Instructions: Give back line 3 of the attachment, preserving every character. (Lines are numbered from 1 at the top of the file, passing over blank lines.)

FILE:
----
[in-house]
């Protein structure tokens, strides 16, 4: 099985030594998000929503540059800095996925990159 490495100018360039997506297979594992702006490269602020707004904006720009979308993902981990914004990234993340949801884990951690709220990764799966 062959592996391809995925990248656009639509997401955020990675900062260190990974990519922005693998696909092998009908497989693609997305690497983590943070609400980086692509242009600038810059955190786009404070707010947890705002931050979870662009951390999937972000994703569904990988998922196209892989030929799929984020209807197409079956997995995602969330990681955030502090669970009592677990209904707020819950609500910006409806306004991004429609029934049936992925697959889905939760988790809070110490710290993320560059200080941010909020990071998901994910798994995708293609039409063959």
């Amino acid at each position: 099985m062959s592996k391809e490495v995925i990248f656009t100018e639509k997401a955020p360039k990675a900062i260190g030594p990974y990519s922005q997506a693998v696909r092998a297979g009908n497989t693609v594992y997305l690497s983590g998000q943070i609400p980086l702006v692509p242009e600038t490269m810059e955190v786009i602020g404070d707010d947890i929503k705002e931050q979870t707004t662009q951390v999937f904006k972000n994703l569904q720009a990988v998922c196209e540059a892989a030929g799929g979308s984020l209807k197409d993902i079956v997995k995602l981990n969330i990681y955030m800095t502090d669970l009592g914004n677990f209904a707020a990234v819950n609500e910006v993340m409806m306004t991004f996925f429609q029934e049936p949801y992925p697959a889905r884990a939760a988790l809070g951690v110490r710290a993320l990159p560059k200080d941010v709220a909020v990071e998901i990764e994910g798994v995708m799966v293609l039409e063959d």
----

């Amino acid at each position: 099985m062959s592996k391809e490495v995925i990248f656009t100018e639509k997401a955020p360039k990675a900062i260190g030594p990974y990519s922005q997506a693998v696909r092998a297979g009908n497989t693609v594992y997305l690497s983590g998000q943070i609400p980086l702006v692509p242009e600038t490269m810059e955190v786009i602020g404070d707010d947890i929503k705002e931050q979870t707004t662009q951390v999937f904006k972000n994703l569904q720009a990988v998922c196209e540059a892989a030929g799929g979308s984020l209807k197409d993902i079956v997995k995602l981990n969330i990681y955030m800095t502090d669970l009592g914004n677990f209904a707020a990234v819950n609500e910006v993340m409806m306004t991004f996925f429609q029934e049936p949801y992925p697959a889905r884990a939760a988790l809070g951690v110490r710290a993320l990159p560059k200080d941010v709220a909020v990071e998901i990764e994910g798994v995708m799966v293609l039409e063959d």